Iola Daily Register And Evening News from Iola, Kansas on October 12, 1912 · Page 4
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Iola Daily Register And Evening News from Iola, Kansas · Page 4

Iola, Kansas
Issue Date:
Saturday, October 12, 1912
Page 4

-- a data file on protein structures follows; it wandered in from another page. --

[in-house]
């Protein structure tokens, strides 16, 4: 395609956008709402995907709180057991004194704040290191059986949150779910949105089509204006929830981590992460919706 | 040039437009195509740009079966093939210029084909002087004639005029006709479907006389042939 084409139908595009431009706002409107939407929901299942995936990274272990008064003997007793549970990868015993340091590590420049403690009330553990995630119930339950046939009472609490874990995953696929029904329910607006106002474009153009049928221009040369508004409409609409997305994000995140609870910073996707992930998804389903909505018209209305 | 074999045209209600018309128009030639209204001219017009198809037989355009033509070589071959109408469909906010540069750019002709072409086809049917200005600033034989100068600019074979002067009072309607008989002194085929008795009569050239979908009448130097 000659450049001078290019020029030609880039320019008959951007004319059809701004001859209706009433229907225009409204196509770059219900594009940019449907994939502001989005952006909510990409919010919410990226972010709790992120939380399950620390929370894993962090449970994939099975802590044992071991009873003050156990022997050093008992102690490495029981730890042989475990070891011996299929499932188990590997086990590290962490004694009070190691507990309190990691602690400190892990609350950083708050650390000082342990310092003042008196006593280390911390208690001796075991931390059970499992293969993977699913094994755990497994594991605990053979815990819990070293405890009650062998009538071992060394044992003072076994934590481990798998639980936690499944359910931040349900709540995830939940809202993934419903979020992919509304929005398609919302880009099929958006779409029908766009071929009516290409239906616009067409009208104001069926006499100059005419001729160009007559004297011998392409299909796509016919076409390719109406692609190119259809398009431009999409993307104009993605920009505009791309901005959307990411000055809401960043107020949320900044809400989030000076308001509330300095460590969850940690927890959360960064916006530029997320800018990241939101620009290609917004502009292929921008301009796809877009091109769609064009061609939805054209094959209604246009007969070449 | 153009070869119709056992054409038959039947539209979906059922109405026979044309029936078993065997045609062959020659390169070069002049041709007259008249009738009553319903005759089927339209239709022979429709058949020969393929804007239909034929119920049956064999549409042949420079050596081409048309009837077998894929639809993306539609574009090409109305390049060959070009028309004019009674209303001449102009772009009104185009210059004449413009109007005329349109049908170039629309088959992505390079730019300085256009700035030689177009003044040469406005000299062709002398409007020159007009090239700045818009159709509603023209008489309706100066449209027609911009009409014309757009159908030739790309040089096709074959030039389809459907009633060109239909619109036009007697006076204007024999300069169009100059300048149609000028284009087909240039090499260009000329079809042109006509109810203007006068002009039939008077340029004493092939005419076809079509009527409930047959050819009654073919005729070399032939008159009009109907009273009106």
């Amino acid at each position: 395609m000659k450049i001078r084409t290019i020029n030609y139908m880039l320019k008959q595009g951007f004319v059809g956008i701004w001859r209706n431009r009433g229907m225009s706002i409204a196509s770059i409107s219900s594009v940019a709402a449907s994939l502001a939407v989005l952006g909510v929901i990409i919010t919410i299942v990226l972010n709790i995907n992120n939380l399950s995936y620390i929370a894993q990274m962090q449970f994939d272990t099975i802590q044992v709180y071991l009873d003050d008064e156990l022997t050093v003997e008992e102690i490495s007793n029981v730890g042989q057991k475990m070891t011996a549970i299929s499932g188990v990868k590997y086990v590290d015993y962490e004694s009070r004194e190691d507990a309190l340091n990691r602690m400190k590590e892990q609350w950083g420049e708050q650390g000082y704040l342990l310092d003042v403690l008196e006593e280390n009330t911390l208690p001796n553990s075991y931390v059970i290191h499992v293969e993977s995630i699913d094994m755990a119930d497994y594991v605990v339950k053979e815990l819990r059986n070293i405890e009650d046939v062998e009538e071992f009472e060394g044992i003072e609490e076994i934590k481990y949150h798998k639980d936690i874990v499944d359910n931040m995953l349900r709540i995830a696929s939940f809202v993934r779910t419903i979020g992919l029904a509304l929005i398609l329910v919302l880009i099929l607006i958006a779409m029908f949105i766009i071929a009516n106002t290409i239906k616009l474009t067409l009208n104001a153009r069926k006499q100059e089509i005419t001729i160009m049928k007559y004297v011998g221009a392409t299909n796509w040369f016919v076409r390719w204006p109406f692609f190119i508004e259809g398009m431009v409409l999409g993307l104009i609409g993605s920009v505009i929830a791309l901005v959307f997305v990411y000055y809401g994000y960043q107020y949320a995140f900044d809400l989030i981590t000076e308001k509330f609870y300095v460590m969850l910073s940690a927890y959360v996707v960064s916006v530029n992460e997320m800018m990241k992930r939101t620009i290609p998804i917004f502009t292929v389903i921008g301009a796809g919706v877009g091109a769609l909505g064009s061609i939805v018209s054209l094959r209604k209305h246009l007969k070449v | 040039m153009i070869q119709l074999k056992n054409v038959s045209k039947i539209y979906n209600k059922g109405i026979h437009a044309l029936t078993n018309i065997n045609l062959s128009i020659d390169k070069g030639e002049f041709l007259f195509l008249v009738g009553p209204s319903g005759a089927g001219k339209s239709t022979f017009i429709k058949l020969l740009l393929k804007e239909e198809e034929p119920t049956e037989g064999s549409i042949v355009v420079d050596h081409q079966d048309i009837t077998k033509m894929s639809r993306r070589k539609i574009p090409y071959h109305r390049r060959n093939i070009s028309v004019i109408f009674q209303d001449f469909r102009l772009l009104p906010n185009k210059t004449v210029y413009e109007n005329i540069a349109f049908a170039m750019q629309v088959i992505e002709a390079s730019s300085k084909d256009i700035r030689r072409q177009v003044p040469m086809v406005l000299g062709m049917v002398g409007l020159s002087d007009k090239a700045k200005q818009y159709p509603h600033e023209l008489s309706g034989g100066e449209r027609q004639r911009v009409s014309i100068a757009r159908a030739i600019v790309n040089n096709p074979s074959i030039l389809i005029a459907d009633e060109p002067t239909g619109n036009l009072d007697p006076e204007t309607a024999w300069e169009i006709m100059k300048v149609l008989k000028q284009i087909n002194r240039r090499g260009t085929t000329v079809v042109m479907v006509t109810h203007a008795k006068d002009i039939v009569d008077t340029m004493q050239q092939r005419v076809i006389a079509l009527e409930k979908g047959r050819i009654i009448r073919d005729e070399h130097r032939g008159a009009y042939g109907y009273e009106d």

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"~_ THE lOLA DAILY REGISTER, SATURDAY EVENING. OCTOBER 12,1912. ^ The lola Daily Register T IM lota Dally Record and tha Inia Dally Index. tiUB SEGISTER FDBLISHIHO CO. CHAS. F.-SCOTT. Pres. and Editor F. W. BREWSTER. Mai|a»er Entered.At the lola. Postirnce a« Second ! Class Matter. Advertlslns Rates Made Known on AppU cation. ornclal Paper City, of lola. Official Paper City Of Baaaett. Official Paper of Allen County. SUBSCRIPTION RATES. By Carrier In lola, Oa« City, Lanyon- vllla, Concreto, LaHarpe and Bauett: One Week .10 ents One Month "'i^J'i; One Tear W.OO - BY MAIL: One Tear, Inside ounty lz.OT •.One Tear, outside county »3.00 TELEPHONES: Business Office " Society Reporter if Job and Blnderj- Dopt .V 141 ^ 1 SATCRDAT 8ERM09 •I I Hi i»4-4-444^ (Hy Rev. ». M. rowpll). There nro ihings most surely believed by the Christian enllKlit<"nc<l -urorld today. These are the settled things conccrninR the gospel of Jesus Christ. They nre bO'ond dispute. Other tilings nr«» in the mist of^ uncertainty, and other things stili' are bidden but these things are accepted facts. Paul believed in several definite things: First, in his own salvation. He knew he was dillerent from 'What he was before. Second, In God as a personality, real and vitally his, one of whose presence he was conscious continually and. Third. In Jesus Christ the Son of God actually born of a woman as we are and who is able' to save him to the uttermost. Paul in Romans 1:16 declared a manly religion and was rugged and candid in his declaration of his faith. He recog nized that it was a man's Job and he had a manly religion. The cowboy in "The Virginian," says. "A mlddiin' doctor is a pore thing; a middlin' lawyer is a pore thing; but keep me from a middlin' man of God." H«| insisted upon the very best grade of Christian character. Religion which strikes shallow ig not worth much. If we pet oil in some of the oil districts the drillers must go down to the underflow—to ^ the depths. Then comes a paying well. So it Is with regard to conversion- it must strike the deep of men's natures if it amofints to much. If salvation is worth anything It- should be the biggest thing in a man's life—then the depths of his nature will respond. Man acts according to what he real* ly believes. If he believes nothing can kill him he Is able to face any danger without the least quiver. If we walk in the way of trjrth we will be blessed by It but if we go against truth we will find that truth will turn And smite us, and smite us hard Religion is .as natural as play for a child or as breath for man. buf it is possible for a child to be abnormal and not like play or a man to be sick and not delight in breathing because breathing can be very painful. It does matter what we believe. We may believe that poison is not deadly or harmful—is nothing,- but if we take •that poison even though we thing it food it will strike us hard. All things are essential for something but not essential for The same thing. Brery thing has Its place and it fills its own niche in God's creation. There are some things that are not essential as raw materials to belief for personal experience, but there arc some things th^ are. To my way of tliinking there are three things essential for this and they are the settled things commonly accepted concerning our faith. The first thing above all is a belief in God, that He is and is vitally present at all times. Jesus one day said to his disciples. "Have faith in God." The flg tree had given testimony of llfe'and fruitfulness but n did not , hare the fig thereon. The curse fell and it withered. The disciples looked upon It in amazement and said as much to our Lord, then He made the reply. "Have faith in God." It was this vlTid snd real sense that God Is ever present that separated Jesus from the rest of mankind. God was ever near, at hand, with Him. We creatures of today think of God as shadowy, unreal, far away, and lacking essence, as nysticaland evasive. Jesus saw God everywhere. God's presence was the most real thing in all the world to Him. As we realiie the presence of husband or wife so Jesus realized the presence of God. Jesus often marveled at the slowness of mankind to grasp the fact of God. to comprehend Him or to hear His voice. He has done His best to make God the Father real '^and ever-present to pur senses. In teaching and miracle this^ was the uppermost thing^ in His mind. God is. is here now. H« is closer than any dear friend. to tbe'realixation of God is the xeslisstloit of Jesus Cbriit. not as Iman or a hiatorlcal'^ngurc or a great personality, but' «s a Saviour of men. Jesus la no longer under trial as to Hift historical piaoe in the world's-af- faira for He la fatly esUblisbedaa a man. Other men may fade from the pages of human reckoning but not so the Son^f God. He it is that stands out alone as the mightiest human being who ever breathed— he is in a class all His own. He is not a scientist, yet he knows earth and sea and sky as none else, he is not a literary genius yet he knows the language of both, the human mind and the human heart' and the cadence of his utterances read like poetry. He does not claim to be a philosopher but none ever spake like'thiSjOne— so profound and philosophical and nowhere does he give less than the truth or does He triile with error. Jesus is to be reckoned with as a mighty,personal iill ^idual Saviour who saves men from their sins, which are not imagin- nfy but intensely real and destructive. Next to the realization of God and Jesus Christ one must believe in one's self. If Paul believed in the two Just mentioned he also believed in the third—in himself and what he had within his hyrf—that he was the Lord's. The deepest thing for man is the insight Into his own worth-|measured from (lod's viewpoint. Man knows what he is hut he must know tjiat he Is worth while; Thank God man Is worth while and from His viewpoint he Is His subiimest creation. Whenever a man loses his self-re- si>ect ho is undone. He Is nilned and his posslbllllles are wrecked. That is the trouble with the submerged tenth' of the race. Go into the slums and what do you find? lx)88 of selfhood, loss of self-respect and then the depths of iniquity. The same curse is found in prison life. The problems of the prison managements is the problem of how to have those who come to prison and under punishment to retain or regain tlielr self-respect. Rot sets in at the time of the inception of the loss of self-respect. A vivid realization of our worth from God's standpoint involves God's program for us and the carrying out of that program in tiie. fe^r and love of God. That was why Jesus went into the wilderness and Ho caine out with that settled. Paul also went into the uninhabited districts that he too should be .permitted to find oul the divine program of himself and carry it out. These three elements will construct a clear personal Christian experience that will be troth pleasing and beyond Jispifle and at the same time will send the individual out to do his task with the strength of ten because his heart is pure and he knows God and Jesus Christ and that he Is in thought and plan of the Divine. nerves and jthoae who have weak nerves^ To trace the various causes of this condition would lead us through three channels; namely, her- idity, diet, home training and .inflii- ences. Let us start with the girl who becomes irritable at the correction of parents or teacherjs. or who shows im­ patience at trivia dilTerences ' with 4> Home Health Club B7 Dr. I >STid H. Reeder, Laporte, Indiana. PlseasP!! of Women, Tonclnded. If will perhaps aeem rather far- fetclied to many of our readers when we say that certain foods are a" causative factor in diseases peculiar to women, but nevertheless foods are a potent factor. Soincone has said, "tell me what you ^at and I will tell you what you are." We might also say, "Tell me what you eat, and how and_ when you eat it and «-e will tell you what your physical derangements are." WTien children are overfed it hastens maturity. Early maturity means "arly development of certain organs if the body which should have lain lormant until the mind and •body are sufficiently developed to handle the •Hdded responsibility. The girl who is forced into early maturity by the vise of heavy, rich and stimulating foods, »nd by being forced into school and society for which she is physically unprepared. Is laying the foundation for ill sorts of future troubles, both physically and' mentally. To undertake to control the effects of forced develop ment is like undertaking to suppress the explosion of dynamite after it has been ignited. In a large part of all the diseases peculiar to women the foundation is laid and the causative factors in operation before the girl is sixteen. Voung women and young men, whose moral training has been to avoid every act that convention might censure- never to do anything, that could be criticised by the most prudent—^but who have been left to the ravages of lascivious imaginings, will suffer func tional derangements and ill health. An impure mind although without an overt act is injurious to health. The laws of health are no respectors of persons. They place the stamp of disapproval on the debauched mind as well as on the debauched body. NERVOUSNESS.—Who doea not know what it is to be nervous? Everyone knows what nervousness means, yet few realixe that the 'nervous people m divided into, two cUss- es:, nsaielr< Jhose who have IrrlUble her associates, or. becomes hysterical at not having her 'own way and seeks to revenge offenses by doing an imprudent act. From this state it is but a. little ways to the doing of things that will later lead to regrets. THE NEURASTHENIC individual is born, and not made. Until Just re- ceiitly neurasthenia was supposed to be an acquired condition, but we know now that it is hereditary. Those who develop into real types of neurastiie- nia are those born of parents who failed to Impart to them a stable nerv ous system; in other words they are the children of parents who lived a pace that exhausted their nerve energies so tlmt they could not impart to their offspring, stable, well balancfd n<yvcs. Such children soon use up their small stock of energy and by the time they have finished school, or have a few years In business they are a nervous wreck ready to settle down In a life of invalidism. I,ook about you. and you will have no dlflieulty in picking out several girls of your acquaintnnce who have only a small store of nervy energy and who arc^ using that up as fast as they can. I (y the time they are old enough 'a assume the responsibllit'..>s of a home they are on the decline and all hut ready to break down completely. I.s there not treatment for these jioor unfortunates? There Is. While It would be impossible to give them a " new nervous system, the one they have can be strengthene<l and built up so as to give them m .Tny more years of useful life. DIET without doubt has a marked influence upon the development of any individual. Rich, highly concentrated foods hasten maturity, induces precocity and do not furnish the sys- ;em with the nece^ssary elements to build a strong/ well balanced body. Course heavy foods I build a rugged, active body which iroches its zenith early and then subsides. A well known physician says this, "Farmers and their wives die early; there is an appalling waste of life in all branches of society, but nowhere as great as in the country, due to overwork, and Improper eatinc, bread, potatoes, meat pie. cake and preserves. Only In the summer and then fo> a short time only do most farmers hav<! preen vege. ables. The fanner knows the import anre of grass for his stock liut his ••amily can live on dry food the year around." It Is well known that coun fry people, who hy all rights should he the healthiest, show hy far the Rreater percentage of sickness, than 'io the city jwople. . Ixing hours, over work, improper eating, and poorly ventilated homes are the cause. HOME TRAIM.NG «;id home environment have their influences upon the life of the yonng girl and determine to a certain degree, her physical and mental and moral make up. if the mothers of the next generation are to be strong cspable women, the fathers and mothers of this generation must do tlieir part. The farmer does not overwork a fine brood mare but some of them overwork the mothers of their children. A movement Is on foot to teach the youth in the public-schools tho truth ai>cut themselves and the functions of their bodies. WhciT this is done by competent men and women, much very much, will be done toward eliminating diseases pertaining to sex. People every where are becoming more enlightened in matters pertaining to health and happiness, and as a result the world is growing better. Health subjects which twenty years ago were unknown, or If known were tnboord, nre now b '-lUR discussed publicly, through the press, from the pulpit—everywhere. The effect for good* is remarkable, as manifested by Ix-t- ter heal'h, higher moral Ideas and Ideals, and greater efflclency and attainments. All readers of this pulillcatinn are at liherly at all limes to write for information pertaining to the subj'x:! of health. AddrVss all romnuinlrntlons to the Home Health Club. Sniin CollaRe Grove Ave., Chicago, III., with nam"- and adilres.s in full and at least four cents In postage. THK RilV.VI. MONTH A >n TIIK ROY.\l. ni.SKASi-:. Sudden changes of weather nre especially trying, and probably to none more so than to thf scrofuliii'is and con.Smnptlve. The progress of sorof- ula dnrlns'n normal Oetolier is commonly great. We never think of .serofula — its hiinrlips. rutaneous enijUlon.s. and wa.sting of the bodily substanre—without thinking; of the ereat Kood many sufferers from it have derived from Hood's Rarsapar- illa, whos" radiral and permanent eures of this one disease arc enough to make it the most famous medirlne in the world. There Is probably not a city or town where Hood's Sarsa- parllla has not proved its merit in more homes than one. In arrestiuK and completely eradicating scrofula— which Is almost as serious and as fiiiK-li to be fe»red ;i.s Its near rel .-j- tive. consumption. \E.\KI,Y 10(1 AlTil.S I> lOLA. >nmher llns Alinnt Donhled in the I'ast Year. A ye .Tr ago tola hoa.sted seme sixty aut.imobiles and about thirteen motor c.vcles. There are now nin '>ty -eight PUtoR In 'he riJy. the mniority of which. h.Tve be"n broiiclit in durinK the latter part of the summer. The later machines are owned hy: M. K Hunter. Ford: 1). A. Henrlchs. Fl.^n- 'I 'T .s; H. ?\. K '-llowH. Ford; and Dan Fry. Warren. Tli"re are also five auto deliveries iUid two trucks, most of which have l>ecn added within the past .vear, and none of which have thi-> "new "eomplotelv worn off. The motorcycle department has also Brown from i:i to If. machines. The motorcycles represented are the Indian, Kxcelsior, Imperial, Pierce. 'S'ali and Flanders. The majority are of the Pierce make and pr;>ctically :ill are giving s"<od service. Ioi.IerlI.Irow& Democratic Candidate for Secretary DI Stale will speak in lola Wednesday Evening October letti, 1912 Come Out and Hear Him » • S SCIENTIFIC nSCELLANT. • a . .« s » s « « s « s e e 9 s s s Effeellve Filtering— EnTlroBment .'an'S nrowth— Bees and rmlLH— A Drag Barbank Wanted—ilxygren In Met­ al!*—Bfeuigerleii and Zoolofdcal Ssinct«nrlc!«—Safety Olass-^EIeetric rhnrcb-IIentlngr. • . As a material for domestic filters for drinking water. Dr. M. H. Hinard of Paris, recommends a porcelain of silicate of magnesia. Tjie pores are finer, more regular and more numerous than those of ordinary porcelain- and bacteria penetrate so slightly that simple tirusbing Is sufficient to cleanse the filter. Water from the Paris municipal supply was kept run ning through one of these filters two month.s and a half day and night, nith no cleaning of the filter. Occasional comparative tests were, made- and the unflltered water showed from .">p to 1200 liaeteria per cubic ccnti- metter. but, In the filtered water none were detected. .V culture of colon bacilli containing .'l4.-..n0O ix-r cubic centimeter \vas llien introdiiceil. They were all removed hy the filler, and under city pressure the water contin- ,ucd to run sterile. The success of the carden city pInA for the famllle.i of KngllKh working- niVn was re<-OKnlze(I two or three years apo by Parliament, and aid Is lieinK Klven to the building of ideal •;nliui'l>s around Liverpool. Manchester, ami other cities. The Influence of llies(> homes o« child development has been quite asionlshlnR. Henry Vivian '•x-memher of Parliament, stales that 'lie averace <'hild of seven Is three Inches taller than the averase chihl of the same ase reared in the crowd- city, nnd at 14 tho averase difference is five inhces in helKht and \W txiiinrts in weight. The annual deatlis |.er IIH10 inh.-ihitants are only .S to !». while in some towns they reach Krnin the experiments of f. II llDojier and F. Cliittenden. Uritisli horticulturists, it is estimated that SO per cent of the pollination of hardy rirclianl fruHs Is doOe hy the hive liee.J". per cent bj- the various hiim- hle lieesand the remainder by mij:eel- laneous insects. Gooseherries. currants and rasplie.rries. Ihnuch freely self-fertile, set better fruit when visited by hces. Though much attention has been ::lven to the introduction and cnltlva- lion of medicinal plants, it appears that their improvement has been almost wholly ncKlccted. In a paper :-en<l lieforo the Indiana Academy of Science. V. \. Miller .showed that the iiropacaiion. cultivation, collecting UK I curing of Hydrastis have, been •uhjcets of" >:r>vernn)ent experiments, lint llio ureal variation in the alka- 'fijds conlainei!—from 2.73 to T.i^a per •ent. in a few months—has been over- 'ooked. During ye.irs of cultivation near Indianapolis, the drug burdock ^lain^d only In the first year—a result •ittvlhiilert to the use of seed from wild iilants only. The superiority of heavy see'ls has liecn proven, and It has heen calculated that on a certain three acres of liurdock planted thi." v''ar the e.xoh;siVe of heav.r seed would have raised the yield of ?.:{.S!>II pouiids to as much as -lO-fifiS pounds <\\q\\ Important druff plants as hen- lianennd digitalis could doubtless be !iiiich betteretl with tho production of •« uniform proportion of active alka- 'olds. Seed and plant selection, the '."•nintion and testinc of iiromisinR varieties, hybridization, ami adaptation of sollaiid climate are yet to he tried, and offer great proniL-ie. .\ possible cause of many niyst'^r- liius failure^; of metals nnd alloy.s has. been polntecr out to tlie Hritisli Insli- •nto of Metals l>y K.'F. I«»w. The ox- 'i!e-! often contained are necleeted In oheaiical analysis and overlooked in nie-haniv-al tests, but may do innch tiarm. Tho presence of the oxides in hiany instances known, have caused serious troubles.-such as the fracture •)f copper fireboxes, failure of bear- mKs. etc. The corrosion of metals especially is affected, and this shonlr; be given much consideration. • Kven platinum may he volatilized, .nnd Sir William Crookes finds that a* ISOOdcKrees C. it loses one per cent of its weight per hour. Palladium lose.-^ '•.(11107 of its weight: Iridium. O.ftOS.- biit with rhodium no loss has been dc- •r-cted. The loss of Iridium Is due to t'le production of a very volatile oxide Below nao degrees there is no Io..:s of these metals. Putting sentiment aside. P. r Mitchell in his British As.sociation ad dress, urged that every effort be made »n preserve the present small remnant of our wild animals for the sake of useful human knowledge, for zoology V- the science of the livinsr thlnsr Instead of a destroyer, man must now he R protector. j \n original punmse to make the menagerie a means of introducing new animals for human use has failed, and there is known no jm- I portant addition to domesticated ani- I inals since the remotest antiquity. i Tb« list has been Increased simply by a few birds, chiefly ornamental. The new menagerie idea Is to provide a home in which the anjmals can live hapnlly and be studied* under natural conditions, and the old. expensive iiuildings are giving way to large open spaces, in which restraint is reduced to a minimum. For the great zooloBlcal sanctuaries that are b^ing established throughout the world, the true ideal is to banish the game hunter entirel.v. In the United States ' there arc now the Yellowstone" Na- tioiial Park of more than two million acres, the Y'osemlte In California of nearly a million acres, the Grand nanon Oame Pre.serve of two million, the Superior Game and Fore.*t Preserve of nearly a million, the Mt. Olympus National Monument of half a million, besides smaller special preserves; and In Canada. Alberta has the Rocky Mountains Park. Yoho Park. Criacler Park and Jasper Park- of a total of more than nine million acres, and British Columbia has smal ler sanctuaries. In such retreats, the wild animals should cease to fear man; ' The atrengthened glass of recent Biddi^PKHMer, She makes it host who, looking / after th*^ culinary/ department^ turns l?cr back re.soiutely upon unheaitiiiui, or even suspicious, food accessories. She is economical; she knows iliat true economy does not consist in the use. of inferior meat, fiour, or baking powder. She is an earnest advocate of home made, home baked food, and has proved the truth of the statements of the experts that the best cooking in the world today is done with Royal Baking Powder. French experiments cmislsts of a iliin sheet of celluloid between two layers 'if Ki'latine. each coveieel liy a slict if K'ass. I'erfe-t adhe:-li.n i.s ^ivi-n li.v siiliniiltin)^ t!ie wliiili- to ln-avy liressiire. The c<iiii|mi:nil ;;lass is perfectly trans|i;u"rnl. and when Struck a heavy tihiw with a liaiiinn-r. stone or otlier object is :iin:ply cracked locally., witli ni> ft.vini; almiii of sliarji fraunn-nts. Su''li class slimild les.-en injuries in accidents to aul'inioliile.s. railway cars. ete. * A NiireniberK cimreh .-catlti:; IL'"" has an decrrie hiater f'>r each pew A :'.-incli iroti tnh'- enepisi •; ;i' Finajlir tiilie wound wif(i resistance wire and litis heater runs in front of the seal ind alitnc the hack of the pew ahead. Kach heater lias its own .-wilih. i.KiMiv Ti;AiiiFK.s COMIX;. !:nlire Corps Will Visil Schools Here Vext IVeek. •Supt. f. V. Ilrowii is in rei-eipl ol 11 leltei^ from Prof. Ci'tirte K. Hanler. of I.i'i'oy, slaliiiK tlial i.ll the i-acii'-rri '"f imlTi Krad*' -'ind lli ^h .schools will be ill lol.i soni>'tiiile i:ext we^k. The Iiiirpos" of (his visit is supposedly to. enijchten the I.<TO.V teachers on iii"fl'ods of craininiiis knowledge into I lie heads r-f tti'- pupils. i?ec'ause of 111.' fad that lola lias one of the beat scliool systf iiiS; in the .slatjC, the vi.sils of ij.arliy cii|e.< tiyf not jnfre'iuent. I l.iiM twf. cfiiVs si nf their teach- er.s to lol.i, to s.-<i ih" workinRS-of our UioroiiKlil.v modern school system. A I.oir on Hie Track • - of the fast express mean.-, ."eriou.s ii"iilile alicad if not removed. :-:o dop.^ • I MS.S .if apiieiiie. |i mean:; lack of vi- i;iliiy, l>>ss of s'renKtti and nei've weak ; ms.s. If ai.petit.; fails, lake I51ectric , Itiil'-ra qiiiel'.ly to overcfiiiie the caus" ; i'v toning ii)i the r.tomacli and curing I the indigestion. .Michael He.«;j:helmer j of [.iiicolii. .Veil, had been si<k over i ihte.' yiar.'i. hiil six bottles of Klec- 'iric Mlitei-. init him rijxht on his fret . a^ain. They have helped thoiisands. •They tive. pure fil'iod.'stroiij; nerves I i;<io(| dii;estion. (tiily :m cents at all IdriiK^ists. NATURE'S ESSENCE.-Extracted From Forest Plants. Nature's lan-s nre perfect, hut disease foUovrs if these law* arc not obeyed. Go straiiiht to nature for the cure, to the forest; there arc myslcrieii here that ws ean fathom for you. Take the bark of the wild-cherry tree, tiic root nf wiindrake, •lone, Ore|(on drape root, queen's'root, hloodrcot and i;oIden KCMI , ninkc a icien- tific, oon-alcoholic extract of them with just the rijiht proportion,s and you have I >octor Pierce's Coldcii nzcdical .Di.scovcry. It took Dr. Pierce, with the as<iistancc of two learned chemists, eidht years of hard work experimantinit to maice this pure (Jiyccrjc extract and olCcrative of tha greatest eBficiency and without the use of a particle of alcohol. Just the sort of remedy you need to >nake rich, red /^^s^ij^^ blood, and cure that lassitude and feelin)* of nerve exhaustion. Pierce's Golden Medical Discovery "^cars the itamp of Pi' APPROVAL and has sold more larjicly in the past forty years than any other bluod purifier and stomach tonic. "Some tincio K«- I cot out of health—my stomach seetn«d to be tha n-at of tho troubk.' writei MB. EZICA WILUAM3. of Bejlecille. K «n», "1 csmnwnced to doctor with all the doctors at heme as well as witti other specialists oit stomach and difreative onrans. None secroed to df> any (rood—in fact, most of the medicines did me harm. Finally. 1 wrot« IO I)r. Pierce. BiifTalo. N. Y.. who replied, stating that I had liver com- lilaint with indifTcstion and constipation, and advised Dr. Pierce's Golden KcHicaHJiscovery and ' Pleasant Pellets.' "The "Discovery* and 'Pellet*.' have pat me on my feet a^ain*— Bccui-jd to be just what I ncedeil. I could cut hiive recovered without them." E. WujjAJts. ESQ. Dr. Plerefs Pieaaeat Pellets are for Ilrer 111*, Cat oat &o Attn coapao. wHli others of eonseeati7s date*, and praisat tliaiii at this office with the expense bonus amount Lerein >?t opposite any styla of Dietiooary selected (which covers tho items of the cost of psckiar. ezprese ^1 tnm tha factarr. checkiac. clerk hire and oliter oeceMary EXPENSE items), and recctVo your choice of these three booLi: ^ The $4.00 WEBSTERMN'>-''i'''S '"f Wcl'strr 's dictlo.nary or by •ftH 9 oxLV entirely N"-.v compilation by the world's « M.9M,A Crntrst authorities fn in l-idirtr naiversiMes; 13 twund in J DICnONARYfiill Limp Leather. flrxiST-. star'pcd jn gold on back and |j ^'lUostraiteil si.ics. prir.ted on Hildc p^rrr, vth rrA rdgrs and corn«rs * roiind'id;, stronp. oi:rafaIc. I^- •I. =; t'l.- R.-neral contrnt?. there 5 are map's .ir'd-^v'' •'Wt ociuti. il'iii'raled by threr- f color plate.;, niinr.roui stif ':r<-t.s |.v>t..n's. 14 fwi.-' cdiicitionn' rh .irt^ .-;id the Intr t U"i"-'l - ' i:-? < -n;•.t.^. Freseit % at this .O .T KC S!X CoTijec--::vo Pr^t^r.nrtry Coup?r.a ard tha Expense T Bonos of ¥ 98c i 1 me 93 .00 \t New WEB.STERIAN 1912 DICTIONARY * nuntratcd ,y with sqasra' eornrrs. ^ Coosceuliv* ICoupaos uiJ laa It is fxs -tty t'le E3 -ir as the be."-, except in th» sijle cf tiidins — \.hich ii in h:!f Irathrr. Tt<h o I i V r I Eiive- e ^ c e 3 sr •? I Bonn^ •».' Ncv» l«JIf in ptsin etoth bind- $, cramped in totd TJ and lilacic: has same r?per same illastrs- t^on«. bat.all ', 81c »»IC^O^..^^y \.\ ,h. col. f ^ IKn»'.r»ic«l „,.d pt.fs I i rli-.rt« «r,- rmi 'trd. SIX ' (Comrcnthre Conpoas and tha Exseton _ Boamof X 48c Acy Boct hs 22c Extra for PoiUce